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Despite my own weight loss, the little seedling continues unperturbed, and my baby belly is no longer just the overhang of middle age spread a real thing now. We waited until arriving here to shop for maternity stuff, because the products are both cheaper and better quality than in England. So, yesterday we took ourselves off to the shops accordingly. This experience was surreal in more ways than one. First, there is the now obvious fact that...uh, hello, I have an actual (yes, actually real) bump! Strange days indeed. I still can't quite wrap my head around it. 

However, yet more bizarre entertaining still was the exchange I had with the sales clerk when I asked to be directed to the maternity wear, using my available German vocabulary for 'pregnancy' and 'maternity'. She looked at me quizzically, until I mimed my expanding bulge, when recognition set in; 'ah', she said, 'you mean Umstandsmode!'. Uh, ok...I guess so? <cultural shift the third> The literal translation for this word, apparently the commonplace descriptor in German, is 'condition clothing'. And there we found it, all the cheap and expertly made European apparel a pregnant lady could want, under the department marked, yes, Condition Clothing.

I'd have choice words in response to that one, but my delicate, erm, condition prevents me from getting too worked up. Now now, dear, think of the baby.


Let's do the time warp again. Source
 

26 comments:

  1. First of all, what an exciting and perfect christmas gift. I am so happy to hear seedling (and mom) are doing well.
    And the rest... well it all sounds way too familiar, even if there is a whole huge country between The Netherlands and Austria. I have lost all my modesty / expectations to get some kind of hospital gown / cover up / paper towel at appointments. Every time we went to the clinic I had to strip from the waist down and stay like that. Every single time. So weird. Sometimes when we had to wait for a while (like after an IUI) they would give me a little towel, but that was rather exceptional. They are oh so practical.
    And maternity clothing here is also similarly called "positiekleding".

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    1. Wow, Amanda! I guess I have certain conceptions of Austrian culture and society that make this unsurprising (as in, you just shake your head and laugh), but I always imagned Dutch society to be so much more...enlightened? It is wierd, but I spuppose that's the flip side of cultural discovery, right? ;)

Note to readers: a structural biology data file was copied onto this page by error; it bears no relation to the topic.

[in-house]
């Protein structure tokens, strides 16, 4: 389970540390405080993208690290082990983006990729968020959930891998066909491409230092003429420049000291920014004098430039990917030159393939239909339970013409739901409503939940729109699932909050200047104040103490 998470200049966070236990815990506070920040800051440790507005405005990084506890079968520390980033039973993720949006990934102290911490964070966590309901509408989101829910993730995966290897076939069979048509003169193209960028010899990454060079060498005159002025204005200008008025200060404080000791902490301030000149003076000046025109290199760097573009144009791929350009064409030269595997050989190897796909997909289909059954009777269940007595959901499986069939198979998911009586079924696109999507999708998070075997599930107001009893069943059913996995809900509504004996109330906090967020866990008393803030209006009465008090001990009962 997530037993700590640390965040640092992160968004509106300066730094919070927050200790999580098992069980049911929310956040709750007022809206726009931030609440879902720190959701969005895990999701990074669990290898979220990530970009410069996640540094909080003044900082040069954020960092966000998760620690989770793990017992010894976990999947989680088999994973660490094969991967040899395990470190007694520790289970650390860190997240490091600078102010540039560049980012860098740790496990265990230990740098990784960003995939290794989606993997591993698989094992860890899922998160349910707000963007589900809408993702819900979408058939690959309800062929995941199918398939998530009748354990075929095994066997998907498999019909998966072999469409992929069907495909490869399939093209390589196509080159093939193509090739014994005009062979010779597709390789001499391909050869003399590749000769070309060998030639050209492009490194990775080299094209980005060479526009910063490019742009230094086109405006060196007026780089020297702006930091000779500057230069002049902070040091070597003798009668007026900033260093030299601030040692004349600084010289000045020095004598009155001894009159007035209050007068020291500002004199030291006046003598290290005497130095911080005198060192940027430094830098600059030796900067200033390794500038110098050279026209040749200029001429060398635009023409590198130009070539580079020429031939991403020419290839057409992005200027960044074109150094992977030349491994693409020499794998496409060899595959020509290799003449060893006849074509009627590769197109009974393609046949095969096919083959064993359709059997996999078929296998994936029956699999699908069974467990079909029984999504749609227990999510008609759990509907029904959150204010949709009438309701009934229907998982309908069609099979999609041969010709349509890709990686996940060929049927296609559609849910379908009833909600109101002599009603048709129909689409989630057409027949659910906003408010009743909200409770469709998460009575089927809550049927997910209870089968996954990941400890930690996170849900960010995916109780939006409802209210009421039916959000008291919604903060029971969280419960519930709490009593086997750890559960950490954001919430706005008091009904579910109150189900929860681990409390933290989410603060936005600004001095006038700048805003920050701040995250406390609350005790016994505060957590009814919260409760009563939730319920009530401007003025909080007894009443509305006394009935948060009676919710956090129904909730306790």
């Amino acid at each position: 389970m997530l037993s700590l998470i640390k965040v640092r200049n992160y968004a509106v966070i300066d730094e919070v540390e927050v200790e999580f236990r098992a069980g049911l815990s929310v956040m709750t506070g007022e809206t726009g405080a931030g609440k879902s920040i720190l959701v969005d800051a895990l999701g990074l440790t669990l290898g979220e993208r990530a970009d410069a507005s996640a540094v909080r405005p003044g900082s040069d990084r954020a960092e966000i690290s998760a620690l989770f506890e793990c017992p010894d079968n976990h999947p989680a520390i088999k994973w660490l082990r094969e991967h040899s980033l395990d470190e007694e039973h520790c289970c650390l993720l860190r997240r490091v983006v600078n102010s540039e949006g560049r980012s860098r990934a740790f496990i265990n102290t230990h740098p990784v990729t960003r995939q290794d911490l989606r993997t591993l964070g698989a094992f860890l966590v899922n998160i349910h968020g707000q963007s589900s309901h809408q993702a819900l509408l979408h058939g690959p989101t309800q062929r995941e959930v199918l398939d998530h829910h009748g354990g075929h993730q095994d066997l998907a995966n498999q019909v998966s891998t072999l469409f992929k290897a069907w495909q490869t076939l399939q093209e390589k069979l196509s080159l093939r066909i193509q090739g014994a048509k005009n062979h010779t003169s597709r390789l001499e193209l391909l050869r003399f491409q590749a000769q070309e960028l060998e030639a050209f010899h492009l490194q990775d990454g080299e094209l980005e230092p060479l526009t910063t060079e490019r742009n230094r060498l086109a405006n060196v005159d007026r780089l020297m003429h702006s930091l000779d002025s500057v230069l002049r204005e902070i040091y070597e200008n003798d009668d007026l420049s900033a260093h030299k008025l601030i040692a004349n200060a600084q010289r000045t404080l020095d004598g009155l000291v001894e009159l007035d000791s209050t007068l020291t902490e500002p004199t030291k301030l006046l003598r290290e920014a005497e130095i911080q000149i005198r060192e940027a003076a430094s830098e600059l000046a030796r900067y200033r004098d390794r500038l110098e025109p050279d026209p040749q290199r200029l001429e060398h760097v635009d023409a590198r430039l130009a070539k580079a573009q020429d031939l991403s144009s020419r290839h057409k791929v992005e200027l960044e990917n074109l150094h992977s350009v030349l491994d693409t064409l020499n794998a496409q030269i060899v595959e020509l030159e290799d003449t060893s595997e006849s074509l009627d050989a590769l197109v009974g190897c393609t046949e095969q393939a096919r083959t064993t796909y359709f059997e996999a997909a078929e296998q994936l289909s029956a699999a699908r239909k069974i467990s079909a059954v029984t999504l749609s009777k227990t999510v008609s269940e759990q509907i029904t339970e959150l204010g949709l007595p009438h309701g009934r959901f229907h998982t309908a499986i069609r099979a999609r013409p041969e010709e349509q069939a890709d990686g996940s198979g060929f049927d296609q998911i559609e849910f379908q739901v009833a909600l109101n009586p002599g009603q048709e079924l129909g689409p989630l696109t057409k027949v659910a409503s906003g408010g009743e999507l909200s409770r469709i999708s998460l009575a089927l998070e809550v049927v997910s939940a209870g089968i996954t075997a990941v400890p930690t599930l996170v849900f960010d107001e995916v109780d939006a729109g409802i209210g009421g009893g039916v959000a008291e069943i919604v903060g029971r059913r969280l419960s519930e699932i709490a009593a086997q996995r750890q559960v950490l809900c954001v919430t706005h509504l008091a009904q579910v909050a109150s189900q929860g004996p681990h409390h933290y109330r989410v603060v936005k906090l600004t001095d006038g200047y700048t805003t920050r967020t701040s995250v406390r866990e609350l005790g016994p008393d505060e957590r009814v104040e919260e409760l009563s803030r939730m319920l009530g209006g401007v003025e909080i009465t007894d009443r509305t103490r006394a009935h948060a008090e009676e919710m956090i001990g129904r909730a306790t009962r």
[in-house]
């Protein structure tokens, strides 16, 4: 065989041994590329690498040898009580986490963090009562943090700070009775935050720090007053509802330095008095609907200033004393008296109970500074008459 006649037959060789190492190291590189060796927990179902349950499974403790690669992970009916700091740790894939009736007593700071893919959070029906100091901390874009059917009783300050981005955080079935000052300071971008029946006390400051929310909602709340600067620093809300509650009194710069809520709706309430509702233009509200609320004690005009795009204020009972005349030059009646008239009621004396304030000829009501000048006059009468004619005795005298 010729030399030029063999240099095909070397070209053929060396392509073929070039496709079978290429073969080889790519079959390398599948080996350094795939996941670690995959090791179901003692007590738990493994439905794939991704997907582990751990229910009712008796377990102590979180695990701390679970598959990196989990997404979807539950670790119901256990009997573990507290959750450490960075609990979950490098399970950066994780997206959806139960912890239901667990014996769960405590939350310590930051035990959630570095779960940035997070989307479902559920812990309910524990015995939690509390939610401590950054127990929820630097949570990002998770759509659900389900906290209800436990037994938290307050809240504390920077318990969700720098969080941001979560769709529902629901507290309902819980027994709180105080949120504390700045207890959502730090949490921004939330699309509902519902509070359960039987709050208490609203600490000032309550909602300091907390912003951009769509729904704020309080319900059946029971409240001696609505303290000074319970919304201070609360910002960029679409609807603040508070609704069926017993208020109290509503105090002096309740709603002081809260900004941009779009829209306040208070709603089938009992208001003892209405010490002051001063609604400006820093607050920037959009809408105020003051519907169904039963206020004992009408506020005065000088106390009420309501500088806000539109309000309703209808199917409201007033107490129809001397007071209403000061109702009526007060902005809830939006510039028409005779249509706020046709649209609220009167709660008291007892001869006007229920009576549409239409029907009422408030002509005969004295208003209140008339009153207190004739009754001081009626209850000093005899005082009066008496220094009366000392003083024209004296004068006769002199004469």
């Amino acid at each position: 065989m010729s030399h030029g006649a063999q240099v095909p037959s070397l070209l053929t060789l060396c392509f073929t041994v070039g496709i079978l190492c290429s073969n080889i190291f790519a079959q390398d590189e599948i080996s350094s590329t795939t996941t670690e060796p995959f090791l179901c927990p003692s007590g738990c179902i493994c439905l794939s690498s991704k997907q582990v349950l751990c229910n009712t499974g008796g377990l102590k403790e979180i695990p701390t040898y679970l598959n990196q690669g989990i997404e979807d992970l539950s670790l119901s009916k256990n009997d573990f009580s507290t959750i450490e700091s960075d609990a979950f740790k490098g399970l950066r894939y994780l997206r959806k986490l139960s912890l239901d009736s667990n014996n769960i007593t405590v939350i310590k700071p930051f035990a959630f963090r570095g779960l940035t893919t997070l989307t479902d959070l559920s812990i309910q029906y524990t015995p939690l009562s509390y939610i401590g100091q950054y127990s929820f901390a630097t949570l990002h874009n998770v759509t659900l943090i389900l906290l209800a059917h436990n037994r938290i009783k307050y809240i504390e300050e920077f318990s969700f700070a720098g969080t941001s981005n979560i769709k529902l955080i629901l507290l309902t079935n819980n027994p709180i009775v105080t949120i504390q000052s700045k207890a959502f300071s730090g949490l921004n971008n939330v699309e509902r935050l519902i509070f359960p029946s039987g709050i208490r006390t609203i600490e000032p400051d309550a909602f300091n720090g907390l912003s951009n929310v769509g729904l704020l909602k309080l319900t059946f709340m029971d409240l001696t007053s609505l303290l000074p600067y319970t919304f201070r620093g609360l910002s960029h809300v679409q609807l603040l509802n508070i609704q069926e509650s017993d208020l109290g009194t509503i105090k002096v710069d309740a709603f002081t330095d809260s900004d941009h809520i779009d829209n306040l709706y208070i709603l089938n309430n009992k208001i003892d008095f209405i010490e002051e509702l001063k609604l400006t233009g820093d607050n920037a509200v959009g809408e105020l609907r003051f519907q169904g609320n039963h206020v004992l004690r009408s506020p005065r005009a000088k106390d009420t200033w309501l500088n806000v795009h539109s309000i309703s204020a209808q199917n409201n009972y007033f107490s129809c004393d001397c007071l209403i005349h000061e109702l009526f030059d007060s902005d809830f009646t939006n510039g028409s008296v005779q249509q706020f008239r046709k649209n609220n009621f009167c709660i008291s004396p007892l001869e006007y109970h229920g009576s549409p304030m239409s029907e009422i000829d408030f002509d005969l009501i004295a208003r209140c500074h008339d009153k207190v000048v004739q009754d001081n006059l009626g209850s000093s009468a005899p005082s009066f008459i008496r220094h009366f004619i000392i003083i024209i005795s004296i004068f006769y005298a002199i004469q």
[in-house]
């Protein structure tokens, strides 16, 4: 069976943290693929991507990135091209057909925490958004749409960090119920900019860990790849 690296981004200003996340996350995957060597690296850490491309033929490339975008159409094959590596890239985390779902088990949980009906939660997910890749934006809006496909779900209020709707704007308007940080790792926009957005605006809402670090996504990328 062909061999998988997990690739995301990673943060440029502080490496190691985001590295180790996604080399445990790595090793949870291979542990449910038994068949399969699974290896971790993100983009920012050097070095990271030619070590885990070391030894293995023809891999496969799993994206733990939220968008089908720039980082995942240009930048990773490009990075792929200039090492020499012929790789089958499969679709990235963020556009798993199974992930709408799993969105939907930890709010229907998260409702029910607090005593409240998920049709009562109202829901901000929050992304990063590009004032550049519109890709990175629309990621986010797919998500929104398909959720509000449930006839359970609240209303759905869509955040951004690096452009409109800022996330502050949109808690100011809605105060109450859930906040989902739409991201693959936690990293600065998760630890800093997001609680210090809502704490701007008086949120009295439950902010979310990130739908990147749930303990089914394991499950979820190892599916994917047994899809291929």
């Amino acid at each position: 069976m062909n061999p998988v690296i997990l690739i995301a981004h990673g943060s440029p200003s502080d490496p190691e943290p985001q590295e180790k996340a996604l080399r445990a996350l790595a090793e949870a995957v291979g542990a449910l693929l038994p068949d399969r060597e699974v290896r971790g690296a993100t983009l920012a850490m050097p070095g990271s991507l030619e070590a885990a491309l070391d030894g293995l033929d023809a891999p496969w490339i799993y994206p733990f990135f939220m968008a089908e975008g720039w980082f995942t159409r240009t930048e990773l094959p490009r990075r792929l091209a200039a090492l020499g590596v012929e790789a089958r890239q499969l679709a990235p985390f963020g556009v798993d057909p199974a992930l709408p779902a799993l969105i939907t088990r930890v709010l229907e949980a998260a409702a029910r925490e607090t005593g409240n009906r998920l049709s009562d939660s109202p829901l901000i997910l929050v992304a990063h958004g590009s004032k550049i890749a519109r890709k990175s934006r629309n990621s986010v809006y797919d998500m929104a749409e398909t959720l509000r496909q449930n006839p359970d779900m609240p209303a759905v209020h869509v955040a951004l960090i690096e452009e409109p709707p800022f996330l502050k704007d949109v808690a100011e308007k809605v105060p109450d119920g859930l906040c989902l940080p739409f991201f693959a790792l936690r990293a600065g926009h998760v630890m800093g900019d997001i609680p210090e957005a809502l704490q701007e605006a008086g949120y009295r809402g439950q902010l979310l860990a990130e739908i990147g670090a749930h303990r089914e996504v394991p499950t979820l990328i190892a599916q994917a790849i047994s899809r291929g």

And yes, we were just as delighted with the update at the doc's.

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  2. What a wonderful gift, despite the traipsing around with yourself exposed! So, so thrilled that everything looks good with everyone.

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    1. Thank you Brianna! Getting my kit off seemed like a moment of hilarity in light of this.

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  3. I'm so happy to hear you are all doing well! And I am even more excited to know the sex of the baby! I don't know you in real life, but I have been picturing your baby as a girl.

    How exciting to be maternity shopping. I will probably buy everything online, but I can imagine going to a maternity store would be a lot more exciting. I am also jealous that you lost 2kgs!! I think I am up 1 kg since my NT.

    Glad you are enjoying your vacay :)

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    1. Thanks friend! It seems you and my husband have the same sense about little seedling's sex. Since we first found out I was pregnant, H has had a strong conviction that this one is a girl. In a few short weeks we'll have it confirmed, and we're as anxious as you are!

      As for the maternity clothes, the stuff we bought was all rather practical...jeans and bras and stuff. But the experience of doing the shopping was exciting and...strange.

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  4. Glad seedling looked good!

    Always so strange seeing different ways of handling things culturally- condition clothing, wow.

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    1. I must confess, I kind of get a kick out of figuring out other cultural systems. The anthropology of maternity! And I am like a pregnant Indian Jones.

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  5. wow